I have been much pleased with Nicholas Nassim Taleb's Antifragility, which bsking of Graph Paper Diaries reminded me existed, also reminding me that I would very likely enjoy. I have. One of the advantages to this particular high-concept book, which includes some approaches that we don't ordinarily use, is that you don't have to double back to make sure you understand. Taleb doubles back himself, as each chapter could almost stand alone but bears similarity to many other chapters. It is a bit chaotic, but that works well in this instance.
I have been applying the idea of antifragility to lots of things that come across my screen these days. I am too old to rework my life along the lines he thinks best, but there are things I can do, perhaps being an example to my sons and other younger people, that they might put more of this into play. NNT notes as an example exercise physiology, that building up muscle actually involves tearing down muscel a bit, and that building endurance involves getting out of breath. The body responds by coming back stronger, anticipating that the brain or life circumstances may decide to put it through a similar trial again, or even worse. The body overprepares slightly.
The USMC has come under heavy criticism lately for things they have done to recruits in training at Parris Island. Most Marines take the view that this level of intensity is necessary at more than one level. Recruits need to bond together as a unit, they need to learn that they can force their bodies and minds to do more than they thought, they need to experience enough hardship that hardship does not overwhelm them - they are being trained to go into insanely difficult circumstances, after all, so insanely difficult training seems like a good first option.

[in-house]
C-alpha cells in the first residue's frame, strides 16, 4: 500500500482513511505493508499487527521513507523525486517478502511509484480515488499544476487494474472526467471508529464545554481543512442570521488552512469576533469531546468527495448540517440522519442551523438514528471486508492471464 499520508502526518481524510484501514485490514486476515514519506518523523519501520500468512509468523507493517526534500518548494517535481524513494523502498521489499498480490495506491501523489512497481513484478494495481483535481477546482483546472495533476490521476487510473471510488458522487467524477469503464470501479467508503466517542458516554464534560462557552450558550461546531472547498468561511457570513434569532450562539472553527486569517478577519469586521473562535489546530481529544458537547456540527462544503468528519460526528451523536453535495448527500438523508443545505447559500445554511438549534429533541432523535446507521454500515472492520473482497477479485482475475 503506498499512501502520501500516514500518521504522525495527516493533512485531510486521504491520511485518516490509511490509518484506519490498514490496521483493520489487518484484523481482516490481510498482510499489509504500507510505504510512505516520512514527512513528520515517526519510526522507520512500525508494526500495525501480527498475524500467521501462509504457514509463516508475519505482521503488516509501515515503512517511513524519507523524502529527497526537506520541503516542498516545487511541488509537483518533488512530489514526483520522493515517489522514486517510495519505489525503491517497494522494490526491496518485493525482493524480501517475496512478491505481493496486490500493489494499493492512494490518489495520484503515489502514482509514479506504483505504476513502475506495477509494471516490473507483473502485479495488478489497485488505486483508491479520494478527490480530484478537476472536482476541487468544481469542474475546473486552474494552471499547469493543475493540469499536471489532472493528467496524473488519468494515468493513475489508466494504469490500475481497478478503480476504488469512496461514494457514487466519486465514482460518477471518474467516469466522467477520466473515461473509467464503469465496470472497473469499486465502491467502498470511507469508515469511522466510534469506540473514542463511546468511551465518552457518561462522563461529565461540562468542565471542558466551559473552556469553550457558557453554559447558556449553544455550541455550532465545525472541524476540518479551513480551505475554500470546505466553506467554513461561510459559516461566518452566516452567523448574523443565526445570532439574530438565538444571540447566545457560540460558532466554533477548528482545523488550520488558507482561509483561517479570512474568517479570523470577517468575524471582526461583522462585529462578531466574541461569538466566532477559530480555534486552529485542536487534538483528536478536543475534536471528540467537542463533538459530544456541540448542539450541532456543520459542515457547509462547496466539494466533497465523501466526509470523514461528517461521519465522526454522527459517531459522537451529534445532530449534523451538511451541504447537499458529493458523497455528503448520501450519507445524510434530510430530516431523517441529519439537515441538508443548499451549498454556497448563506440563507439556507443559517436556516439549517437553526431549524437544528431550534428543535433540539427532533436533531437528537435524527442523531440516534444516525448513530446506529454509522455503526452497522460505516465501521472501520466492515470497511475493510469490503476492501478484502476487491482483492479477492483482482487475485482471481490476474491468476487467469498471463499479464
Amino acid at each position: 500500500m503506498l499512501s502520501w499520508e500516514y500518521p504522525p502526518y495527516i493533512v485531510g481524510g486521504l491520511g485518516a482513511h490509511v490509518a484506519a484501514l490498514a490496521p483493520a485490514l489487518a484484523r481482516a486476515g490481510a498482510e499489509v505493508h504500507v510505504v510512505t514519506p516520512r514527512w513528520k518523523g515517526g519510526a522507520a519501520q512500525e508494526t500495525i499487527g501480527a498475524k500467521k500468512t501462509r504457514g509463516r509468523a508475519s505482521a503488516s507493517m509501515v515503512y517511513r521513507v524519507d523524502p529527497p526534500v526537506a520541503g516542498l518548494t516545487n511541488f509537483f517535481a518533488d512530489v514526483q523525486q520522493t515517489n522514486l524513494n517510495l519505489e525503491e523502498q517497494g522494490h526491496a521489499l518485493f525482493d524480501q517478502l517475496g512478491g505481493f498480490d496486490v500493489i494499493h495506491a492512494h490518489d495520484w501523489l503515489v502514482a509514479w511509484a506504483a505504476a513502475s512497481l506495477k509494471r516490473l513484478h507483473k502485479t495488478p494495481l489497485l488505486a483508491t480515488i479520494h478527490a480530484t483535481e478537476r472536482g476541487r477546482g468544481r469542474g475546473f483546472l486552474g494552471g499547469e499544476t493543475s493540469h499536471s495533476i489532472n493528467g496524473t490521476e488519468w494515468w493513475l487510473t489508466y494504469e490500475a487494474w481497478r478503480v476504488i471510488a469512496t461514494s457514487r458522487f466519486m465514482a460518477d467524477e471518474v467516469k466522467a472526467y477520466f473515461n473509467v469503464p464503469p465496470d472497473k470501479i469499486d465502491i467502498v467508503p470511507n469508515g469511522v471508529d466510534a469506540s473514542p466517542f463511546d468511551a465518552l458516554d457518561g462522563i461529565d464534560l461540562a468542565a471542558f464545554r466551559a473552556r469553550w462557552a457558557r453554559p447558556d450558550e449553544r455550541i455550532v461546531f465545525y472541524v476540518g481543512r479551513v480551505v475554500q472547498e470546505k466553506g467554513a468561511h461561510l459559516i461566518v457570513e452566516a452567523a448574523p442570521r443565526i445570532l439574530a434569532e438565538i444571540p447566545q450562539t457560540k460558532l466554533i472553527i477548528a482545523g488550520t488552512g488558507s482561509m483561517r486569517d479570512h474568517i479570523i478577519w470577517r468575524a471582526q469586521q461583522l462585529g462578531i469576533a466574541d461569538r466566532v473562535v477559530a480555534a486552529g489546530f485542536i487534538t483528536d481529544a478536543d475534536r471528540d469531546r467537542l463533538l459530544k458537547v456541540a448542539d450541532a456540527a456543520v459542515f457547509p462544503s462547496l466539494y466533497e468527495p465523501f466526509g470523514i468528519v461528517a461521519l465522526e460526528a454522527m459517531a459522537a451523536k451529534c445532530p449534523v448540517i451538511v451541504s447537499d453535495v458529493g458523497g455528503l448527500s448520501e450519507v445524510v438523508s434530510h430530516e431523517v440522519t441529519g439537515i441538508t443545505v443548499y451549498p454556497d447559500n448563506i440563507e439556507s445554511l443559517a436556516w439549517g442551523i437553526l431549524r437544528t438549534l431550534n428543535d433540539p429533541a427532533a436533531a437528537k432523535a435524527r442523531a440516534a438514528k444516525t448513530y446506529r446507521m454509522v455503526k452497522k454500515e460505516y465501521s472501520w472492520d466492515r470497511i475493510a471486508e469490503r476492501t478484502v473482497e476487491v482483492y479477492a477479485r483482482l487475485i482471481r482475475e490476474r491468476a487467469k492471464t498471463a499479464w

OTOH, some of the incidents that have come to light are simply abusive, with no obvious benefit. Muscles benefit from the "destruction" of exercise, but cutting your arms off doesn't toughen you up. Combat simply cannot be the first trauma a soldier faces, or he has not been properly trained. He needs to know that he can function when horrible things are going on, not because someone has made encouraging remarks to build his self-esteem, but because he has already endured some in practice. The Marines brag that they know a great deal because of a 200+ year tradition, and there is a great deal in that. Even by trial-and-error alone, an institution that actually remembers what has happened learns something. But really, it wasn't that long ago that potentially valuable soldiers were getting uselessly killed in training exercises that were poorly thought out.
We also know that those who have been deeply traumatised can be more susceptible to further trauma, not less. Sending guys whose neurology has already been seriously bent around by simultaneous concussion, fear, and pain are not going to have an advantage in combat. But we are starting to know many things, and this is part of it. Mild traumas, with times for recovery in between, may be beneficial, just as they are with exercise. This happens naturally in some combat situations, as periods of combat intensity alternate with periods of aching boredom = recovery. I believe that designing that in from the start is likely to work better. Instruction. Trauma. Recovery. Instruction. Trauma. Recovery. This may also be why some guerilla forces harden and improve over time. A lot of things happen in slow motion.